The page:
The famed Ulfberht Viking swords were made of metal so pure it baffled archaeologists. It was thought the technology to forge such metal was not invented for another 800 or more years, during the Industrial Revolution.
About 170 Ulfberhts have been found, dating from A.D. 800 to 1,000. A Nova National Geographic documentary titled “Secrets of the Viking Sword,” first aired in 2012, took a look at the enigmatic sword’s metallurgic composition.
In the process of forging iron, the ore must be heated to 1,650 degrees Celsius (3,000 degrees Fahrenheit) to liquify, allowing the blacksmith to remove the impurities (called “slag”). Carbon is also mixed in to make the brittle iron stronger. Medieval technology did not allow iron to be heated to such a high temperature, thus the slag was removed by pounding it out, a far less effective method.
The Ulfberht, however, has almost no slag, and it has a carbon content three times that of other metals from that age. It was made of a metal called “crucible steel.”
It was thought that the furnaces invented during the Industrial Revolution were the first tools for heating iron to this range.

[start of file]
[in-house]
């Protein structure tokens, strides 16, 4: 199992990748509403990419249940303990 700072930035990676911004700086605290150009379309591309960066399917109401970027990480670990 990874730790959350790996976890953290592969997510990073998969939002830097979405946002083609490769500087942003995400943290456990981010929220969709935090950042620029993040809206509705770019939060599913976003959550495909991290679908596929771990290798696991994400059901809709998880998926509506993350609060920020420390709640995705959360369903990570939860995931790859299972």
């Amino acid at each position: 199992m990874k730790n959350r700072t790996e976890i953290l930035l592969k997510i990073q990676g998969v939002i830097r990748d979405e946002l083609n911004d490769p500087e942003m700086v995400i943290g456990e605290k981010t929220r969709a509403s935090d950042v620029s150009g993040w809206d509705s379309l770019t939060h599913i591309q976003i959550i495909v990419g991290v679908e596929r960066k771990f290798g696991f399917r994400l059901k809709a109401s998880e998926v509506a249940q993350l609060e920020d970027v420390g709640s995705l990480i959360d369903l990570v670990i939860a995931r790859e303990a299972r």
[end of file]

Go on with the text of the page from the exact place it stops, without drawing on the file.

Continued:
Modern blacksmith Richard Furrer of Wisconsin spoke to Nova about the difficulties of making such a sword. Furrer is described in the documentary as one of the few people on the planet who has the skills needed to reproduce the Ulfberht.
“To do it right, it is the most complicated thing I know how to make,” he said.
He commented that the Ulfberht maker would have been regarded as possessing magical powers. “To be able to make a weapon from dirt is a pretty powerful thing,” he said. But, to make a weapon that could bend without breaking, stay so sharp, and weigh so little would be regarded as supernatural.
Furrer spent days of continuous, painstaking work forging a similar sword. He used medieval technology, though he used it in a way perhaps never before considered. The tiniest flaw or mistake could have turned the sword into a piece of scrap metal. He seemed to declare his success at the end with more relief than joy.
It is possible that the material and the know-how came from the Middle East. The Volga trade route between the Viking settlements and the Middle East opened at the same time the first Ulfberhts appeared and closed when the last Ulfberhts were produced — a correlation that potentially supports such a thesis.